Shadow

The history of Clophill, Bedfordshire, UK
Including historical descriptions, maps and statistical analysis.

The School Logbook

Clophill is unusual in that the school log books have survived.

Here are some extracts taken from:-

THE PUBLICATIONS OF THE BEDFORDSHIRE HISTORICAL RECORD SOCIETY, VOLUME 67
The Bedfordshire Schoolchild - Elementary Education before 1902
Edited by DAVID BUSHBY


School attendance.

Many children were kept away to help their parents.

20 June 1890 Several children kept at home whilst their mothers are at work.

23 June 1893 Some children have been irregular [this week] owing to their mothers going out and gathering peas or fruit and the children kept at home to mind the house and baby.

Many activities were seasonal.

15 March 1822 16 boys left school for a few weeks to go stone-picking. 5 went to Countess Cowper`s to work.

22 September Several boys potato picking.

21 March 1823 A few boys at work dropping potatoes.

24 October Several children picking up acorns.

9 April 1825 Fall [in attendance] because several boys at work at Wrest Park.

22 September 1822 A large number of children away this week owing to the harvest not being over.

6 October 1829 Owing to the harvest being so backward this year another week's holiday was given to enable the children to go gleaming.

Misbehaviour, Discipline and Punishment

Many log books make little reference to corporal punishment, but this seems to have been because it was too common to merit mention rather than because it was not used. In fact there is the occasional comment that a week has passed without the use of corporal punishment, suggesting that this was quite remarkable.

6 October 1887 Punished J Sharp for inattention after being told to attend. upon which he refused to do what he was bidden. l again gave him a stripe which had no effect in making him do as he was commanded. So I sent him away from the school until he should confess his sorrow and error and promise prompt obedience.

20 April 1890 Punished two boys for throwing stones into the girls' closet - 4 strokes each with cane.

Treats and Rewards

Most schools had an annual school treat of some form or other. There were also other rewards, especially at Christmas. Towards the end of the century almost every school came to have a prize giving, usually to reward good attendance.

14 August 1873 Broke up - School going to Countess Cowper's for annual treat tomorrow.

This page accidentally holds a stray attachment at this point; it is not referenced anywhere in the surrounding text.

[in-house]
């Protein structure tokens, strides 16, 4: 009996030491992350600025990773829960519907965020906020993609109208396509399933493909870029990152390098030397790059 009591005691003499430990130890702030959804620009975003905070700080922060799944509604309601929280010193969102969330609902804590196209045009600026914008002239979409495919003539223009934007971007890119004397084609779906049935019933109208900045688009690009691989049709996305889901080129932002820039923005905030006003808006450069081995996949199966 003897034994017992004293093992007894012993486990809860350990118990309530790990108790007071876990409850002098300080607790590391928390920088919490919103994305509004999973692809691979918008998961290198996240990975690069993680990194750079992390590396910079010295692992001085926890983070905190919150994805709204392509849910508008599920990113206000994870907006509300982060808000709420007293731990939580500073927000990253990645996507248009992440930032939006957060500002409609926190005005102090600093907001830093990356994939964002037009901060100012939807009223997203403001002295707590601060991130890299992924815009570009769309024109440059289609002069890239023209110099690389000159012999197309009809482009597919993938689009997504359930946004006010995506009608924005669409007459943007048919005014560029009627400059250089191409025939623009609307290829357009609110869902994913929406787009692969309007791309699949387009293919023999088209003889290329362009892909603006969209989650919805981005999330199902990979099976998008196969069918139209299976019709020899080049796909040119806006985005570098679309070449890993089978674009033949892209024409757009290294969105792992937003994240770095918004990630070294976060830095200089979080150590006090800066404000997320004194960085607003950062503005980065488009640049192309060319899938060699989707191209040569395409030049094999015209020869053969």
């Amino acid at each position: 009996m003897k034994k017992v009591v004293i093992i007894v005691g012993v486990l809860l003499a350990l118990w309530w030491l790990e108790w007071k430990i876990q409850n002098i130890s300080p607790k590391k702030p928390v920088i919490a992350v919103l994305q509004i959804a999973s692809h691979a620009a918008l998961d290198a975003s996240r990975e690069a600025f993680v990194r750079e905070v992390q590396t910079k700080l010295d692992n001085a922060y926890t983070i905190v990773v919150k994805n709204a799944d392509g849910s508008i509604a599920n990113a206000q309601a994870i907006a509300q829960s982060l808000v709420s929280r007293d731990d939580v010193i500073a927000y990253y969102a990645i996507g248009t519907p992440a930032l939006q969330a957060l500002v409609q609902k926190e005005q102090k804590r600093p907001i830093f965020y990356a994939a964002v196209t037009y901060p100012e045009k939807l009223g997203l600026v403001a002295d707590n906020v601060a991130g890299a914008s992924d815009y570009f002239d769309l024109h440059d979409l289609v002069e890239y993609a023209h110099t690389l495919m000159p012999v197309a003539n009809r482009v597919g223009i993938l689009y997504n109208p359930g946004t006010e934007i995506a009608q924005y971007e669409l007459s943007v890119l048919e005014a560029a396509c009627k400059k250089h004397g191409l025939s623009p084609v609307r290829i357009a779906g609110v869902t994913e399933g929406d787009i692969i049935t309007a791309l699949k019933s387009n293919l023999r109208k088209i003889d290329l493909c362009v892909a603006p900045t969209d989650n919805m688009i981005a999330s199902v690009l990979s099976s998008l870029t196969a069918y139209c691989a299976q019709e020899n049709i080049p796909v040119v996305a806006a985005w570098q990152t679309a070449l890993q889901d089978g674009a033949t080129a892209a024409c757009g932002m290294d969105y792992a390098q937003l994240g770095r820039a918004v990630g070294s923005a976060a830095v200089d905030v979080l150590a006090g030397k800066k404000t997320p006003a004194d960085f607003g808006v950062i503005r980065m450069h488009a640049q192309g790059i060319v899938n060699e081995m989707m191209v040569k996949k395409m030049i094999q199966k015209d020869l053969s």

11 December 1891 School Attendance Officer exhibited a Magic Lantern to the scholars at 7 as a reward for regular attendance. This school has had more regular attendance than any voluntary school in the Ampthill Union District.

23 June 1893 Attendance shield won this week by Standard 1 and the shield for punctuality by Standard 4. The former shield introduced a fortnight ago and won by Standard 1 each week, and the latter introduced last week won by Standard 5-7.

6 April 1894 Yesterday the school children of both Departments had tea together. In the evening the Rev G Bosanquet exhibited a magic lantern much to the amusement of the children.


What they were taught

The following is a typical example of the Diocesan Inspector's Report on his examination of Religious Instniction in the School. The inspector was the Rev Augustus Stokes and this inspection took place on 28 October 1879.

Written Work
GoodFairBad
lst Class11Scripture Events, Parables, Duty
33 paperstowards God & Nunc Dimittis920
viz:22Duty towards Neighbour1561
2nd Class27Papers Creed & 3rd Commandmt.1692
3rd Class36slates Lord`s Pr. & Short3051
Commts.3051
Viva Voce
1st Class (Stds IV-VI)33Holy Scripture: generally good, a few
only moderate. Catechism: 31 good.
2nd Class (Std III)22Holy Scripture: good. Catechism; good,
with 3 or 4 exceptions.
3rd Class (Std II)36Holy Scripture: Generally good; a few
only moderate. Catechism; good
collectively. but some of the children
cannot say it individually.
4th Class (Std I)21Holy Scripture: most good; a few fair.
Catechism: good, with 3 or 4 exceptions.
Hymns and texts good.

Remarks Singing good. Tone good. Considering the unusual length and lateness of the Harvest holidays the exam. was extremely creditable. The written work especially is good. and there is everywhere evidence of care and hard work.
School reported 'Very good'.

School Pence

For most elementary school children fees were effectively abolished with the introduction of the Fee Grant in 1891. Before then the weekly pence were a temptation to children, who sometimes stole them, an unwelcome expense to parents, who often claimed that they could not afford them, and a constant trouble to teachers, who had to try to collect them.

6 June l873 School fee reduced to 1/2d for this week only.
[There were only three school days in that week.]

7 April 1877 Settled by Managers, Maulden children pay 2d a week instead of ld.

4 January 1886 Sent E Grummitt home for his school money but he did not return. Therefore I cancelled his attendance.

1 June On Monday returned Ida Sheppard for not bringing sufficient money.

Libraries, Visual Aids and Gifts

23 July 1891 Received books from the Prize Literature Society to start a Library for the scholars.